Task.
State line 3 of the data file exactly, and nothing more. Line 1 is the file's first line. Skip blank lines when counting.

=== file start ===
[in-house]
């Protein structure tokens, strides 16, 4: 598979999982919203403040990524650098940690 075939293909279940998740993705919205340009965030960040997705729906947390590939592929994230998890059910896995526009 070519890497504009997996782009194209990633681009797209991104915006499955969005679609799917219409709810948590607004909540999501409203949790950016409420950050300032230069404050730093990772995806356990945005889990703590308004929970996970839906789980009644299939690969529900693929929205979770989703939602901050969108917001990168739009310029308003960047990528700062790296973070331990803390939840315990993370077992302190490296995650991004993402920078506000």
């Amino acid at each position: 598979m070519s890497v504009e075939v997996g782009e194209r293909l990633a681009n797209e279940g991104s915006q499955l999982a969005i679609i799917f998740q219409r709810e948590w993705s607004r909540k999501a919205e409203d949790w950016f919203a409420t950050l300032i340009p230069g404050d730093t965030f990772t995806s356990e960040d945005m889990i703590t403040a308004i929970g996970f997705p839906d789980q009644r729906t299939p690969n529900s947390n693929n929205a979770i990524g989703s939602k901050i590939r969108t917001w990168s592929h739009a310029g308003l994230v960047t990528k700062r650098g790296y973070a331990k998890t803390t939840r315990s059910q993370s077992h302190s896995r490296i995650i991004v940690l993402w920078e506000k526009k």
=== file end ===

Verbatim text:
């Amino acid at each position: 598979m070519s890497v504009e075939v997996g782009e194209r293909l990633a681009n797209e279940g991104s915006q499955l999982a969005i679609i799917f998740q219409r709810e948590w993705s607004r909540k999501a919205e409203d949790w950016f919203a409420t950050l300032i340009p230069g404050d730093t965030f990772t995806s356990e960040d945005m889990i703590t403040a308004i929970g996970f997705p839906d789980q009644r729906t299939p690969n529900s947390n693929n929205a979770i990524g989703s939602k901050i590939r969108t917001w990168s592929h739009a310029g308003l994230v960047t990528k700062r650098g790296y973070a331990k998890t803390t939840r315990s059910q993370s077992h302190s896995r490296i995650i991004v940690l993402w920078e506000k526009k």